I stopped by the new exhibit today at the Howard Yezerski Gallery on Harrison Avenue, “Boston Combat Zone: 1969-1978.” The gallery and the show both are small but well worth a visit, even on a raw, rainy day like today.
The exhibit gathers together black-and-white photographs by Roswell Angier, Jerry Berndt, and John Goodman. The photographs all show the people of the Combat Zone — hookers, strippers, pimps, lonelyhearts. Some are posed portraits, some are candid, journalistic shots. There are no empty compositions, no unpeopled streets. It is all real faces, real bodies. The subject is what in the Zone was called The Life.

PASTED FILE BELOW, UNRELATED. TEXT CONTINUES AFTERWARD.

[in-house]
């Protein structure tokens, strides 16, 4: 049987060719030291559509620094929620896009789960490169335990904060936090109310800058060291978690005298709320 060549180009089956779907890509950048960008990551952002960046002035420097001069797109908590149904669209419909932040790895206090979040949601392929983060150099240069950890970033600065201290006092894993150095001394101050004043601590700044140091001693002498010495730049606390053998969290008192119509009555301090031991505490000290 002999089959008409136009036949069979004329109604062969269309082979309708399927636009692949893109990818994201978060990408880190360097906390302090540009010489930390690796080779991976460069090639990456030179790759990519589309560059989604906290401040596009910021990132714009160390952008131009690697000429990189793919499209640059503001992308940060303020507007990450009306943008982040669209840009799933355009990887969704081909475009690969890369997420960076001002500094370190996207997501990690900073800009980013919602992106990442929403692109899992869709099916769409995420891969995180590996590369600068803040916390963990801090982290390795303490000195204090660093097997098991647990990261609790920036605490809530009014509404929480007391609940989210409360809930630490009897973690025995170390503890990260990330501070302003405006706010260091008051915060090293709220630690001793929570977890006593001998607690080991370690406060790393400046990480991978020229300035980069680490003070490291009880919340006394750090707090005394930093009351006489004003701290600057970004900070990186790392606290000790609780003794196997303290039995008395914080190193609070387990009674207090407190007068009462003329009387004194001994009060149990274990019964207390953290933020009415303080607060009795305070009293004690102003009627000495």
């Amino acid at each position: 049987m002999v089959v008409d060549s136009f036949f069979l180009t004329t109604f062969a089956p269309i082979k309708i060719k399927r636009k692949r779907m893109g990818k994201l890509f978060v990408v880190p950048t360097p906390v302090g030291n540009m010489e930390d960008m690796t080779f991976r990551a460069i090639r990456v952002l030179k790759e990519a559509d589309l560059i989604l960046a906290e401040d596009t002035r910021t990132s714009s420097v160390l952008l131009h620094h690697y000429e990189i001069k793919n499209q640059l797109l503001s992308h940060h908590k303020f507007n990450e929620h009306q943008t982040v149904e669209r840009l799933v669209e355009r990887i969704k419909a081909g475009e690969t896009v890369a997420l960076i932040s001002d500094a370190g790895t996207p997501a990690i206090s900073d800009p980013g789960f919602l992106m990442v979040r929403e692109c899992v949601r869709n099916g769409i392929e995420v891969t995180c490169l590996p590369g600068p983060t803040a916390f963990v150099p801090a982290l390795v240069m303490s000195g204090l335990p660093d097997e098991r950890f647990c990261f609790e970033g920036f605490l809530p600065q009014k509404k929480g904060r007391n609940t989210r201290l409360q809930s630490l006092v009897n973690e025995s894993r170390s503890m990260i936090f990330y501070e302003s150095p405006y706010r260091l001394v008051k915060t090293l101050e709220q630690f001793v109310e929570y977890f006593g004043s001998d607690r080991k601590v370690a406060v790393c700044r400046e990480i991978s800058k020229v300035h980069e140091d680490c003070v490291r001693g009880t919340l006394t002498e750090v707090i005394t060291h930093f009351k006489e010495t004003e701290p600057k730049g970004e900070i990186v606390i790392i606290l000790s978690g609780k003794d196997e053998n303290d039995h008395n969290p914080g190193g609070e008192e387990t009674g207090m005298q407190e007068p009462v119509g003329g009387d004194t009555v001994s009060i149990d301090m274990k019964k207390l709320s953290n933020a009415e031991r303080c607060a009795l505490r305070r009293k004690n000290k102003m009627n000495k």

I have been fascinated by the Combat Zone for a long time and always wanted to write about it. (I did write a short story about it once. More info here.) When my third book is finished — I hope to send the manuscript off to my publisher next week — I intend to pitch my editor on a novel set in the Combat Zone for book four. Maybe this exhibit is a good omen.
In the meantime, if you’re in the area I recommend the show. I have done quite a bit of research on life in the Combat Zone and I have never seen so many images, especially such evocative and beautiful ones, in one place.
Photo: John Goodman, “The Schlitz Boys,” 1978 (gelatin silver print, 16″ x 20″). Click image to view larger.